Perhaps the most difficult ethical problem about the ethics of risks involves the potential of increased risks to others in healthcare facilities, including other patients and healthcare personnel caring for people with ID who become ill with COVID-19. To lower risks to hospital personnel and patients, hospitals have implemented strict no-visitors policies with limited exceptions. However, because hospital care and isolation may be particularly disturbing for people with ID, some policies do make exceptions to allow support persons into the hospital. For example, the University of Utah’s “no visitors” policy contains one-visitor exceptions for patients with disruptive behavior, in which a family member is key to their care, and patients who have altered mental status or developmental delays (where caregiver provides safety/information) (University of Utah Health 2020). But such policies are not uniform; for example, Connecticut’s no-visitors guidance for hospitals reportedly does not have an explicit exception for persons with disabilities who live at home (Abrams 2020). To the extent that hospitals allow visitors for other persons, such as partners in childbirth or family members of patients near death, we would argue, it is unfair to fail to allow similar visitor policies for persons with ID who may have increased difficulty with hospital care.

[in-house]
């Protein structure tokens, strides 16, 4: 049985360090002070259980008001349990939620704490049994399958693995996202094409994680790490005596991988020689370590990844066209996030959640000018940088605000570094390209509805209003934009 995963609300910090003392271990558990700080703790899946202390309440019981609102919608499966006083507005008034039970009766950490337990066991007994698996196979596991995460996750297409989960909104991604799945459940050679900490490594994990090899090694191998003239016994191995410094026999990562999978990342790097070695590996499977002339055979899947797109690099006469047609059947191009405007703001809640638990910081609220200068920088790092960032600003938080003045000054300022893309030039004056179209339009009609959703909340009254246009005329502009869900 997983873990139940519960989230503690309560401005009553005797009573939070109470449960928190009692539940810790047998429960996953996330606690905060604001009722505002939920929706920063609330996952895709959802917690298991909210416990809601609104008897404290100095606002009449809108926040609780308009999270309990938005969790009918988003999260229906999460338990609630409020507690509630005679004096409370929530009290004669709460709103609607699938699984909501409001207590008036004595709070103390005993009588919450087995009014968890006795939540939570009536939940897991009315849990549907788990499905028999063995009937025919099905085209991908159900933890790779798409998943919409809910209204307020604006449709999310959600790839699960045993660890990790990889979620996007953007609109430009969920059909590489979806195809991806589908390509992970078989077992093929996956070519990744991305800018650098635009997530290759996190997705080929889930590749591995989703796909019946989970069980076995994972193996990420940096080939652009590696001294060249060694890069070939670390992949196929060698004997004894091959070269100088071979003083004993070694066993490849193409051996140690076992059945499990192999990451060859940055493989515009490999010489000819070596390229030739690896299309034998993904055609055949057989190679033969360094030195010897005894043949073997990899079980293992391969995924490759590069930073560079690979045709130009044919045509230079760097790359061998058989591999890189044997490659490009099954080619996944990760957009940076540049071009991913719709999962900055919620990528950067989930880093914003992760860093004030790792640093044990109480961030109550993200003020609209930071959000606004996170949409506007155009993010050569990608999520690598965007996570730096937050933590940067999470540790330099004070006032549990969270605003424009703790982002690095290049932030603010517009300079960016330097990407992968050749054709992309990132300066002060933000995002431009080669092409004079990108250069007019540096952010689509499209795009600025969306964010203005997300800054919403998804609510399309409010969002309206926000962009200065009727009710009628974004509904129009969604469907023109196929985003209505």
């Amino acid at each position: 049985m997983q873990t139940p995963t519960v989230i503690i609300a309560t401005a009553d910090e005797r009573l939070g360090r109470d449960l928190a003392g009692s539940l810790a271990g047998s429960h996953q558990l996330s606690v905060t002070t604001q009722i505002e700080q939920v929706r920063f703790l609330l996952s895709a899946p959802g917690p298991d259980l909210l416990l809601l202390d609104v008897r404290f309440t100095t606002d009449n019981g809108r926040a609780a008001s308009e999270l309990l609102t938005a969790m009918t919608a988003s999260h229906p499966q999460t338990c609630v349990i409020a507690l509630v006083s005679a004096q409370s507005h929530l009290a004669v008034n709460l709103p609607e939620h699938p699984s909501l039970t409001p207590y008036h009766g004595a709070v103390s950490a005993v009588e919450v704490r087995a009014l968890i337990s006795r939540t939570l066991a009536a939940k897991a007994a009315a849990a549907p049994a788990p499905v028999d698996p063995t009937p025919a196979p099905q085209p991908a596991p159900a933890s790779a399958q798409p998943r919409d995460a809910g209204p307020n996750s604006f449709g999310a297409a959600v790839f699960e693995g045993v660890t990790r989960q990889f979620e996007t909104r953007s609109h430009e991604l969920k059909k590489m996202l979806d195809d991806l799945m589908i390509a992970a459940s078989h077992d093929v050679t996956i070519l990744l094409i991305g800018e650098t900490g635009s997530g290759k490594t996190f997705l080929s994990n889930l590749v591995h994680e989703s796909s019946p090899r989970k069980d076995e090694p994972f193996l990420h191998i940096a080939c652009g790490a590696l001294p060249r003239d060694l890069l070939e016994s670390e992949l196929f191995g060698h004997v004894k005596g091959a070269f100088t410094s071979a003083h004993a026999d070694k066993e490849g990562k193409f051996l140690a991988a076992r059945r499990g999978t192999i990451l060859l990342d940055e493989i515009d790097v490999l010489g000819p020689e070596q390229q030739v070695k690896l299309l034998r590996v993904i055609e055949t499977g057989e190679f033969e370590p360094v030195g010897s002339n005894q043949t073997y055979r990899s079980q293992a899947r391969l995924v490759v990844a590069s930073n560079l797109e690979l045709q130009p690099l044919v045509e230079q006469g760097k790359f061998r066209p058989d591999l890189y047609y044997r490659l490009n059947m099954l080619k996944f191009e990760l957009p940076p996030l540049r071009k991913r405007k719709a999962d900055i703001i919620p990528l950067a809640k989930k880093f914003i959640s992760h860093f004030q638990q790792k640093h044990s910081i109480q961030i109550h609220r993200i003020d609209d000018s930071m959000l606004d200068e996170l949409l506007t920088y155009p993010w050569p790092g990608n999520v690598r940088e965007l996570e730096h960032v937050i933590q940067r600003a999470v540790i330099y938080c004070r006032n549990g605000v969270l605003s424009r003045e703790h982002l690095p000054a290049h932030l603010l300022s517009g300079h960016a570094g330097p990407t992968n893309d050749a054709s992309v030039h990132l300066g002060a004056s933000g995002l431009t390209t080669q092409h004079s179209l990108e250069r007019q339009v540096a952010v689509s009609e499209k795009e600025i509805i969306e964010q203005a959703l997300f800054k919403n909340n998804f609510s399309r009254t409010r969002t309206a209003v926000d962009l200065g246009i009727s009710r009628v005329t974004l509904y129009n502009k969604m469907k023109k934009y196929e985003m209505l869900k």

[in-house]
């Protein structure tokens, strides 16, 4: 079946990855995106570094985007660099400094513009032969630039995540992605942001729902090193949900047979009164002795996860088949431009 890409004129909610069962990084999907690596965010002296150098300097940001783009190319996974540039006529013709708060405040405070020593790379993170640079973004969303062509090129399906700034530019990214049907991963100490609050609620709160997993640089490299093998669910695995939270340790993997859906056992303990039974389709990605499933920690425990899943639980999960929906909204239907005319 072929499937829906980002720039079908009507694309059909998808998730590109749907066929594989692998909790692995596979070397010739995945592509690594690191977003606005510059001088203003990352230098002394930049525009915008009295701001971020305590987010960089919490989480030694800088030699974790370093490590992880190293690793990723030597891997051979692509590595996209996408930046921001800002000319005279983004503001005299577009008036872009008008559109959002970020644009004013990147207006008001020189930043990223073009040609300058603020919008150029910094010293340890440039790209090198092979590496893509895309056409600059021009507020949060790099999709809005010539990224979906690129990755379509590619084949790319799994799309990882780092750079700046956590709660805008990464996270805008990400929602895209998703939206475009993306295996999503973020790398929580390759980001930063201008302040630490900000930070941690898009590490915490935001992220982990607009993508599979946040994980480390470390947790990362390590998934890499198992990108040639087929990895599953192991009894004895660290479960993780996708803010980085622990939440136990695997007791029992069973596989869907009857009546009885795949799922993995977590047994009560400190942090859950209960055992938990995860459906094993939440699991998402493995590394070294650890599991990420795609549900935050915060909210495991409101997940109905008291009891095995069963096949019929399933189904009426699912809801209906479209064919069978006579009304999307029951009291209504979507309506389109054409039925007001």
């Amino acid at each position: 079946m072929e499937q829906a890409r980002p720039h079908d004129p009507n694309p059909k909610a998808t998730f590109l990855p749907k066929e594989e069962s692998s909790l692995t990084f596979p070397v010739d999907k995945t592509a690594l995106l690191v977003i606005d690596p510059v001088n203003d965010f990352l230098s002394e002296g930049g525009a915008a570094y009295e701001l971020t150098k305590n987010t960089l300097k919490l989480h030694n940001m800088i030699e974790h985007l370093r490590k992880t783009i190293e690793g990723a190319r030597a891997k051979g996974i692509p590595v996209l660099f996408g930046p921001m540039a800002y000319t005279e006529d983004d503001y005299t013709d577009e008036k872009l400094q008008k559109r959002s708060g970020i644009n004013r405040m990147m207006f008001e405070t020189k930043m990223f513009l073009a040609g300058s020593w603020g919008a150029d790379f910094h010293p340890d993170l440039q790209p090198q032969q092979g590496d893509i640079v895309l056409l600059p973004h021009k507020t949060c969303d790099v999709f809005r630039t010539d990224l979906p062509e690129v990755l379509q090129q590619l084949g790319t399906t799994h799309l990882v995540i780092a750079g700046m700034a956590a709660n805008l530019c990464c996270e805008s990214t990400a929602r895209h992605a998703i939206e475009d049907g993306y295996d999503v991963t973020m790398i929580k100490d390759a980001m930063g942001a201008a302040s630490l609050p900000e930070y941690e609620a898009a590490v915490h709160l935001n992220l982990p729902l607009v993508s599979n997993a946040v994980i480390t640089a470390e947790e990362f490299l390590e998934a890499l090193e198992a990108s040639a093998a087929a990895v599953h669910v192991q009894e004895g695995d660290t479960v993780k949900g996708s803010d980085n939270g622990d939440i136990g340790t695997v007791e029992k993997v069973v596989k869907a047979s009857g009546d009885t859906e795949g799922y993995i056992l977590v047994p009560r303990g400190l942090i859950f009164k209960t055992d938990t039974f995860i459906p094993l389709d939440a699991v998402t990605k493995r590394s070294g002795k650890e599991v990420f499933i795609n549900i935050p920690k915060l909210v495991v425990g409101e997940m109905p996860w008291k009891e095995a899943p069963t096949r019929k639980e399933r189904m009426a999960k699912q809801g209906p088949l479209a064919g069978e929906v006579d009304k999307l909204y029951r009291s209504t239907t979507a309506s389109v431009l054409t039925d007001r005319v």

Finally, persons with ID may have more intense care needs than others who become ill with COVID-19, including longer hospital stays and more intense nursing care. A particular concern for healthcare workers is that persons with ID may require more sedation to deal with the hospital environment and thus potentially have increased needs for intubation. Intubation is one of the riskiest procedures for healthcare workers. Here, we would argue that general principles regarding risky care should be applied, in the same way they are for people who do not have ID. One recent ethical framework recommends that when benefits to patients are minimal, risky procedures such as cardiopulmonary resuscitation may be withheld (Kramer, Lo, and Dickert 2020). This framework also cautions that estimations of patient benefit must be evidence-based and free from the kinds of bias that we detailed in the beginning sections of this article, such as importation of quality of life judgments. Applying this framework would lead to the conclusion that if the benefits of resuscitation would justify providing it for patients without ID, resuscitation should also be provided for patients with ID.